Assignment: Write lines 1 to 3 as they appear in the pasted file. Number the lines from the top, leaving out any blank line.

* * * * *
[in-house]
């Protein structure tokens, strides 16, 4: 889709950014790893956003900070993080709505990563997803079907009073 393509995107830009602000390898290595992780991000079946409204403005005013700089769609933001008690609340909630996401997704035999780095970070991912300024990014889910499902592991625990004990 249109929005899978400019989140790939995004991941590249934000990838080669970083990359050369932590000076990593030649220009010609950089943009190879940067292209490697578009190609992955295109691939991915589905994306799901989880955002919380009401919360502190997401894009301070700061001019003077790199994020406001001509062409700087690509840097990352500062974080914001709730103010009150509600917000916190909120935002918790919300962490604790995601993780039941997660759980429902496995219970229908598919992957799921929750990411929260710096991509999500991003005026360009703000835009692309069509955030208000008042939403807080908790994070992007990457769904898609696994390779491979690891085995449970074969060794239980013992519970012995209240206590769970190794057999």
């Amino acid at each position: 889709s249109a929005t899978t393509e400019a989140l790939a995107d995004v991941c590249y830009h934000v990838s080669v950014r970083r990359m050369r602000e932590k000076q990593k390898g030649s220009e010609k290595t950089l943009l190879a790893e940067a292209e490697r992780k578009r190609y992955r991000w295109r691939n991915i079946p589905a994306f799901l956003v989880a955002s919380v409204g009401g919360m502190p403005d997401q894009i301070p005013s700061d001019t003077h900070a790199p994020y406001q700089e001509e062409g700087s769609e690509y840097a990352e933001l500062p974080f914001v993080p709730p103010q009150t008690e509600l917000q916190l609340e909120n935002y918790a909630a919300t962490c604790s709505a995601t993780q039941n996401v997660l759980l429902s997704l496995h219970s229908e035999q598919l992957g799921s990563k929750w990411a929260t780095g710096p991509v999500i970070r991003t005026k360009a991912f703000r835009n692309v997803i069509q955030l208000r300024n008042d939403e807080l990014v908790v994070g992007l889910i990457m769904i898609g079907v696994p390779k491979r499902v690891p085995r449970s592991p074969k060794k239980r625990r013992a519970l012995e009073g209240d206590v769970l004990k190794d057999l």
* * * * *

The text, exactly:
[in-house]
């Protein structure tokens, strides 16, 4: 889709950014790893956003900070993080709505990563997803079907009073 393509995107830009602000390898290595992780991000079946409204403005005013700089769609933001008690609340909630996401997704035999780095970070991912300024990014889910499902592991625990004990 249109929005899978400019989140790939995004991941590249934000990838080669970083990359050369932590000076990593030649220009010609950089943009190879940067292209490697578009190609992955295109691939991915589905994306799901989880955002919380009401919360502190997401894009301070700061001019003077790199994020406001001509062409700087690509840097990352500062974080914001709730103010009150509600917000916190909120935002918790919300962490604790995601993780039941997660759980429902496995219970229908598919992957799921929750990411929260710096991509999500991003005026360009703000835009692309069509955030208000008042939403807080908790994070992007990457769904898609696994390779491979690891085995449970074969060794239980013992519970012995209240206590769970190794057999």
């Amino acid at each position: 889709s249109a929005t899978t393509e400019a989140l790939a995107d995004v991941c590249y830009h934000v990838s080669v950014r970083r990359m050369r602000e932590k000076q990593k390898g030649s220009e010609k290595t950089l943009l190879a790893e940067a292209e490697r992780k578009r190609y992955r991000w295109r691939n991915i079946p589905a994306f799901l956003v989880a955002s919380v409204g009401g919360m502190p403005d997401q894009i301070p005013s700061d001019t003077h900070a790199p994020y406001q700089e001509e062409g700087s769609e690509y840097a990352e933001l500062p974080f914001v993080p709730p103010q009150t008690e509600l917000q916190l609340e909120n935002y918790a909630a919300t962490c604790s709505a995601t993780q039941n996401v997660l759980l429902s997704l496995h219970s229908e035999q598919l992957g799921s990563k929750w990411a929260t780095g710096p991509v999500i970070r991003t005026k360009a991912f703000r835009n692309v997803i069509q955030l208000r300024n008042d939403e807080l990014v908790v994070g992007l889910i990457m769904i898609g079907v696994p390779k491979r499902v690891p085995r449970s592991p074969k060794k239980r625990r013992a519970l012995e009073g209240d206590v769970l004990k190794d057999l």